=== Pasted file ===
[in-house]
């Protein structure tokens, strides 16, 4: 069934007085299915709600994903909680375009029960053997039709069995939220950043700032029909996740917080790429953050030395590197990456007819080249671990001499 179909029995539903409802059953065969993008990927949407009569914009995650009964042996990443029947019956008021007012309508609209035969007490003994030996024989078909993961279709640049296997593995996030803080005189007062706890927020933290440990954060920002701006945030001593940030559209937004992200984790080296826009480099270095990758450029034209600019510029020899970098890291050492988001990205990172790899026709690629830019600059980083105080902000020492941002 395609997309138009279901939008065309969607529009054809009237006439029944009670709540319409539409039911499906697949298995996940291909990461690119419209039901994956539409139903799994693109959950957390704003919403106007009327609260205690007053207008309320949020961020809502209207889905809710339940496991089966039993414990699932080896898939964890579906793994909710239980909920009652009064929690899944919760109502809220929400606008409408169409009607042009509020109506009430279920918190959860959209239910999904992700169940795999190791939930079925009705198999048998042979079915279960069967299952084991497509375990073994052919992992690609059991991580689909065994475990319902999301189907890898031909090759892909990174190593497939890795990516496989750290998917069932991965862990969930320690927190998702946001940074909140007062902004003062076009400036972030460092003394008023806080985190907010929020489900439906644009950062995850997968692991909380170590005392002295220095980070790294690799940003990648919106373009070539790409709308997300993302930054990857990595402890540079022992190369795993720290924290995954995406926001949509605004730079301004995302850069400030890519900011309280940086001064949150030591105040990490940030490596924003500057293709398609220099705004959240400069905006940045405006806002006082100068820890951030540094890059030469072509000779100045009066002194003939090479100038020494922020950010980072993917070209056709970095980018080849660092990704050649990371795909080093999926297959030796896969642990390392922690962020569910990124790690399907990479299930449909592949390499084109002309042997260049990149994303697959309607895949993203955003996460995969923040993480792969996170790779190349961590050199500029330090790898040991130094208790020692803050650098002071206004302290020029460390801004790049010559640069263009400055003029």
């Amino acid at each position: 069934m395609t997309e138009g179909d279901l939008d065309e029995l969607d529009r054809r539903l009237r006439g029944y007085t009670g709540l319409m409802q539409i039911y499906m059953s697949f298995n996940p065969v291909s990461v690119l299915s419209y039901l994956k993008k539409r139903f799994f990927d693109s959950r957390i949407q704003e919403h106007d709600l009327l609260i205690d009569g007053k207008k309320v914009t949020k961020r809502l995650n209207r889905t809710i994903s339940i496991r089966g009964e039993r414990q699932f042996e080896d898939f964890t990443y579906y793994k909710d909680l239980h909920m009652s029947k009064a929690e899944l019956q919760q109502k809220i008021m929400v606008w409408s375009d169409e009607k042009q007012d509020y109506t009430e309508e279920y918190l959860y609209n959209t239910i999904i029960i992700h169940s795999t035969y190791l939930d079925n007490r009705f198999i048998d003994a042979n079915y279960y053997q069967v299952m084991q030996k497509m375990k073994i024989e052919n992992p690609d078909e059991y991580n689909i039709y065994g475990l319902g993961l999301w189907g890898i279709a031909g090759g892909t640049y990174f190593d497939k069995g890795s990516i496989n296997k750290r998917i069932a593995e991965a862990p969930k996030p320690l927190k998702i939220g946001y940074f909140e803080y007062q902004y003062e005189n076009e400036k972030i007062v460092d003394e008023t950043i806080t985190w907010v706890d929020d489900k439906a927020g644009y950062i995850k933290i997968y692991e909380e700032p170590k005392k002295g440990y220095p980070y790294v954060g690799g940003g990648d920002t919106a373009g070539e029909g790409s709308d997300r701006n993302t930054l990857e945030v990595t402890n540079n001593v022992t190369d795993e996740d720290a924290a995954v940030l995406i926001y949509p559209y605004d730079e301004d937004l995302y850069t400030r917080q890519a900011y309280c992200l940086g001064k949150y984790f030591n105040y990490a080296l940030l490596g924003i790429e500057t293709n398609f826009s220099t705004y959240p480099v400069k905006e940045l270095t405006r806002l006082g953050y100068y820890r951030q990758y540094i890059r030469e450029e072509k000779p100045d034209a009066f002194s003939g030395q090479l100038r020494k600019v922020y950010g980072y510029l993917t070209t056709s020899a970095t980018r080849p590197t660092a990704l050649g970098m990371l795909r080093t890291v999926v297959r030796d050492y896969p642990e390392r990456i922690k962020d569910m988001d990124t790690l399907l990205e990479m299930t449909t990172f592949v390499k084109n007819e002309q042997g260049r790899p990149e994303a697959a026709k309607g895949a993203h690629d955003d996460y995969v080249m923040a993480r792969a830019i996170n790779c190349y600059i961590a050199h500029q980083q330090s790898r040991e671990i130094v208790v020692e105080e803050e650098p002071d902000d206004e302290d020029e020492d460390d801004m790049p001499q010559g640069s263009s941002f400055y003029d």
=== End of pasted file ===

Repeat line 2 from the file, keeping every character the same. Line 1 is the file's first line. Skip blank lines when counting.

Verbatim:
């Protein structure tokens, strides 16, 4: 069934007085299915709600994903909680375009029960053997039709069995939220950043700032029909996740917080790429953050030395590197990456007819080249671990001499 179909029995539903409802059953065969993008990927949407009569914009995650009964042996990443029947019956008021007012309508609209035969007490003994030996024989078909993961279709640049296997593995996030803080005189007062706890927020933290440990954060920002701006945030001593940030559209937004992200984790080296826009480099270095990758450029034209600019510029020899970098890291050492988001990205990172790899026709690629830019600059980083105080902000020492941002 395609997309138009279901939008065309969607529009054809009237006439029944009670709540319409539409039911499906697949298995996940291909990461690119419209039901994956539409139903799994693109959950957390704003919403106007009327609260205690007053207008309320949020961020809502209207889905809710339940496991089966039993414990699932080896898939964890579906793994909710239980909920009652009064929690899944919760109502809220929400606008409408169409009607042009509020109506009430279920918190959860959209239910999904992700169940795999190791939930079925009705198999048998042979079915279960069967299952084991497509375990073994052919992992690609059991991580689909065994475990319902999301189907890898031909090759892909990174190593497939890795990516496989750290998917069932991965862990969930320690927190998702946001940074909140007062902004003062076009400036972030460092003394008023806080985190907010929020489900439906644009950062995850997968692991909380170590005392002295220095980070790294690799940003990648919106373009070539790409709308997300993302930054990857990595402890540079022992190369795993720290924290995954995406926001949509605004730079301004995302850069400030890519900011309280940086001064949150030591105040990490940030490596924003500057293709398609220099705004959240400069905006940045405006806002006082100068820890951030540094890059030469072509000779100045009066002194003939090479100038020494922020950010980072993917070209056709970095980018080849660092990704050649990371795909080093999926297959030796896969642990390392922690962020569910990124790690399907990479299930449909592949390499084109002309042997260049990149994303697959309607895949993203955003996460995969923040993480792969996170790779190349961590050199500029330090790898040991130094208790020692803050650098002071206004302290020029460390801004790049010559640069263009400055003029």